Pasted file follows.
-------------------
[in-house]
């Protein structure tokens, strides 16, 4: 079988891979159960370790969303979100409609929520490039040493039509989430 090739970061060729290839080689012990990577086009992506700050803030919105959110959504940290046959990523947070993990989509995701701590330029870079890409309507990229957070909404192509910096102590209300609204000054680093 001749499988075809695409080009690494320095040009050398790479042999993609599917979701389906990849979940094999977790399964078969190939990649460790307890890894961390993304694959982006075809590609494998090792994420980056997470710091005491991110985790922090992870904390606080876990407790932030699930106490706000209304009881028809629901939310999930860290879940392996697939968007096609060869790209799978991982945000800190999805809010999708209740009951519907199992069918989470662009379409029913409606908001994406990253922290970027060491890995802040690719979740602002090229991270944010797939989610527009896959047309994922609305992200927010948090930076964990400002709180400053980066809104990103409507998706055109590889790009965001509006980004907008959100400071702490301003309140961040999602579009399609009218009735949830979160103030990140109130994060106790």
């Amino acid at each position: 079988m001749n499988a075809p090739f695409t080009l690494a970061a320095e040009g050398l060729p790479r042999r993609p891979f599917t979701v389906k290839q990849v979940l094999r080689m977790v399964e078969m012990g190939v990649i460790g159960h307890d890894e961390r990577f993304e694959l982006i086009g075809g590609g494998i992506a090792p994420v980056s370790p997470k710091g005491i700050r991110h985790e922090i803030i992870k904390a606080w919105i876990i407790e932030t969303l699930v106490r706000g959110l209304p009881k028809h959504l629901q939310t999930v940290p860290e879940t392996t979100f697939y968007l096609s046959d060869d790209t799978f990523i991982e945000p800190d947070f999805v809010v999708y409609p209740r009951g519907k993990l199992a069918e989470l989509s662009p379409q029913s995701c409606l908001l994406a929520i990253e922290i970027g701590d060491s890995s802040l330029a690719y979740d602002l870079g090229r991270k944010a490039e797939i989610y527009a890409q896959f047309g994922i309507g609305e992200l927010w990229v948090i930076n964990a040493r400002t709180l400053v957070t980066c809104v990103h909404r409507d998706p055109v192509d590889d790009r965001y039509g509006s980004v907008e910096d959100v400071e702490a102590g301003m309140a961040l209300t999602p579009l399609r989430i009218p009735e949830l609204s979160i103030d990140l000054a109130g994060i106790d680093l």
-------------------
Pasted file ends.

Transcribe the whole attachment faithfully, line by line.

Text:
[in-house]
């Protein structure tokens, strides 16, 4: 079988891979159960370790969303979100409609929520490039040493039509989430 090739970061060729290839080689012990990577086009992506700050803030919105959110959504940290046959990523947070993990989509995701701590330029870079890409309507990229957070909404192509910096102590209300609204000054680093 001749499988075809695409080009690494320095040009050398790479042999993609599917979701389906990849979940094999977790399964078969190939990649460790307890890894961390993304694959982006075809590609494998090792994420980056997470710091005491991110985790922090992870904390606080876990407790932030699930106490706000209304009881028809629901939310999930860290879940392996697939968007096609060869790209799978991982945000800190999805809010999708209740009951519907199992069918989470662009379409029913409606908001994406990253922290970027060491890995802040690719979740602002090229991270944010797939989610527009896959047309994922609305992200927010948090930076964990400002709180400053980066809104990103409507998706055109590889790009965001509006980004907008959100400071702490301003309140961040999602579009399609009218009735949830979160103030990140109130994060106790």
């Amino acid at each position: 079988m001749n499988a075809p090739f695409t080009l690494a970061a320095e040009g050398l060729p790479r042999r993609p891979f599917t979701v389906k290839q990849v979940l094999r080689m977790v399964e078969m012990g190939v990649i460790g159960h307890d890894e961390r990577f993304e694959l982006i086009g075809g590609g494998i992506a090792p994420v980056s370790p997470k710091g005491i700050r991110h985790e922090i803030i992870k904390a606080w919105i876990i407790e932030t969303l699930v106490r706000g959110l209304p009881k028809h959504l629901q939310t999930v940290p860290e879940t392996t979100f697939y968007l096609s046959d060869d790209t799978f990523i991982e945000p800190d947070f999805v809010v999708y409609p209740r009951g519907k993990l199992a069918e989470l989509s662009p379409q029913s995701c409606l908001l994406a929520i990253e922290i970027g701590d060491s890995s802040l330029a690719y979740d602002l870079g090229r991270k944010a490039e797939i989610y527009a890409q896959f047309g994922i309507g609305e992200l927010w990229v948090i930076n964990a040493r400002t709180l400053v957070t980066c809104v990103h909404r409507d998706p055109v192509d590889d790009r965001y039509g509006s980004v907008e910096d959100v400071e702490a102590g301003m309140a961040l209300t999602p579009l399609r989430i009218p009735e949830l609204s979160i103030d990140l000054a109130g994060i106790d680093l």